153 White Meadow Road | Rockaway, New Jersey 07866 | 973-627-4500 | firstname.lastname@example.org | Calendar and Candlelighting Schedule
Eric Balis and Stephanie Levine, Co-Presidents
February is known for two holidays, Valentine's Day and Presidents Day. Valentine's Day has evolved as a holiday that represents love and caring while Presidents Day reminds us of leadership and respect.
How do these holidays relate to us as Jews and to our WMT community?
Judaism teaches us to treat others as we would like to be treated and to care for those in need with respect and dignity.
Valentine's Day origins lie in the third century with a martyred priest named Valentine, though the connection is dubious. Judaism has its own day of love called Tu B'av, celebrated in the summer since the Second Temple period, a day of music and dance festivals, exchange of cards and flowers, and a popular day for weddings. But Jews are commanded to celebrate the love of family, friends, neighbors and community, and to treat people with kindness, each and every day. The Talmud tells the story of Rabbi Hillel, who was challenged by a pagan to teach the entire Torah while standing on one foot. Hillel said, "What is hateful to yourself, do not do to your fellow man. That is the whole Torah; the rest is just commentary. Go and study it." Rabbi Hillel was building on the Torah commandment to love your neighbor as yourself.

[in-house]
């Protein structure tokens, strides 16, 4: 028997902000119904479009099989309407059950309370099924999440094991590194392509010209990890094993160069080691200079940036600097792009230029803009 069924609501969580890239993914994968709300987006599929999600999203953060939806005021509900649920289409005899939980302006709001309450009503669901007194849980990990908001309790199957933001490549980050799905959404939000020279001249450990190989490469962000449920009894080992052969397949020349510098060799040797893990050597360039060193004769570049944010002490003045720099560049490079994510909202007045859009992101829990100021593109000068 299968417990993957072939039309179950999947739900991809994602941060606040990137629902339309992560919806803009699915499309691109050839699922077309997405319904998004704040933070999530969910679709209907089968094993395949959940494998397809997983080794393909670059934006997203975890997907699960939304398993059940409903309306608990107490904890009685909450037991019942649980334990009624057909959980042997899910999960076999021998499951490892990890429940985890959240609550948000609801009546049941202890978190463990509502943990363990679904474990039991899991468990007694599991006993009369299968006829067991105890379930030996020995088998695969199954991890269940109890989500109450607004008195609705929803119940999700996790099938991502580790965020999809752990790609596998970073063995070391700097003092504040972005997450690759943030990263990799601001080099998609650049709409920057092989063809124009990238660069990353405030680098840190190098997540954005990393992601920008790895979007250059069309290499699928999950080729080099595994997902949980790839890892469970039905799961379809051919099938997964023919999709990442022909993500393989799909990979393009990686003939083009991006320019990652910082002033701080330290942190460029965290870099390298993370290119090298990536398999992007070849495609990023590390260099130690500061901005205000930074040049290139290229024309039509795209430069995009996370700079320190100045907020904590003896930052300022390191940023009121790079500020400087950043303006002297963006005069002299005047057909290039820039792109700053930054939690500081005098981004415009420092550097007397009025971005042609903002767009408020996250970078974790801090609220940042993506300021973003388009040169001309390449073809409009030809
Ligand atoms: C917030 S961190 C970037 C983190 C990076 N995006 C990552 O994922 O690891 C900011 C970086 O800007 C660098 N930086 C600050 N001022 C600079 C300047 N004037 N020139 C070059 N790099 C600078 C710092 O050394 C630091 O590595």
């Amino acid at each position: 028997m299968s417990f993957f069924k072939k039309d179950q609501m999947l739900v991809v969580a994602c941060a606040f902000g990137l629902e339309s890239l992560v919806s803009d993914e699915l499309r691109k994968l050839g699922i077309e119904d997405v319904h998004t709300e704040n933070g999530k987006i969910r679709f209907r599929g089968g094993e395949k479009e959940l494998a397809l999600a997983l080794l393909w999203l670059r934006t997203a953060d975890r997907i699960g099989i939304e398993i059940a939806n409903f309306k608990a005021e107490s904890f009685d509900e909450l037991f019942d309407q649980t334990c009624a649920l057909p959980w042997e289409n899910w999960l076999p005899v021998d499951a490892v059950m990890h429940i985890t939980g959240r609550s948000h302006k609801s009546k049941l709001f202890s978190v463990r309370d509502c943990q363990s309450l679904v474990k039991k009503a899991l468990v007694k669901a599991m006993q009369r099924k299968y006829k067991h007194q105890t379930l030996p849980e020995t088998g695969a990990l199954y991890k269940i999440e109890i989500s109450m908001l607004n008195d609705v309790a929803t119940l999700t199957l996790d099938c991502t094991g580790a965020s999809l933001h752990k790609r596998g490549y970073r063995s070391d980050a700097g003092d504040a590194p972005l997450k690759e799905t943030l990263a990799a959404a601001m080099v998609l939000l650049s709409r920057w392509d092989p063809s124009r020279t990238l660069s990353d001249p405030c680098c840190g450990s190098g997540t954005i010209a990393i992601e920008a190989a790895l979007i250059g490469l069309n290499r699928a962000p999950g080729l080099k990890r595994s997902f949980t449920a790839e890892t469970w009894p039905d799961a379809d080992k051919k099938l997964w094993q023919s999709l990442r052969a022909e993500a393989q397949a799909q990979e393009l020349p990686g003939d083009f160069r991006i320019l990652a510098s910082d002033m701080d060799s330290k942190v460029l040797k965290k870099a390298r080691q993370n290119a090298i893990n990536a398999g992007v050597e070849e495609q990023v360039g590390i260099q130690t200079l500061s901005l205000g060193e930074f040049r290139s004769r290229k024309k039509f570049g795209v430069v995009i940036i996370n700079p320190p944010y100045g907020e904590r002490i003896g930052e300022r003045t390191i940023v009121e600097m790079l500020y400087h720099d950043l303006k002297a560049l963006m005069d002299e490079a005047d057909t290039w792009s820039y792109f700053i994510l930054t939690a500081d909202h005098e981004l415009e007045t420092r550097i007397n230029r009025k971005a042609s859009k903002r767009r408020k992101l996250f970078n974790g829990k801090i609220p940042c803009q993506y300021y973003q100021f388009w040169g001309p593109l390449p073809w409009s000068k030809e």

Jewish history is filled with people who have led us in good times and bad, amid exile and semi-stability, during pogroms and relative peace. We know the names of some of them; others are lost to history. We are who we are because of the strength of our will, the determination to persevere, and the existence of people who have been courageous enough to do what needed to be done, prominently or quietly.
As Americans we honor and celebrate our country’s holidays, traditions, and leaders. We also note that we often have parallel Jewish teachings and/or holidays covering the same theme.
Our families, community, and Temple join together to educate our kids and adults. Our lives as American citizens and our lives as Jewish Americans build upon each other to allow us to develop as moral, loving, informed people. Active and involved are worthwhile traits as well, and we urge you to Be Leaders! Be Doers! Be Presidents!
See you around the Shul.
Stephanie and Eric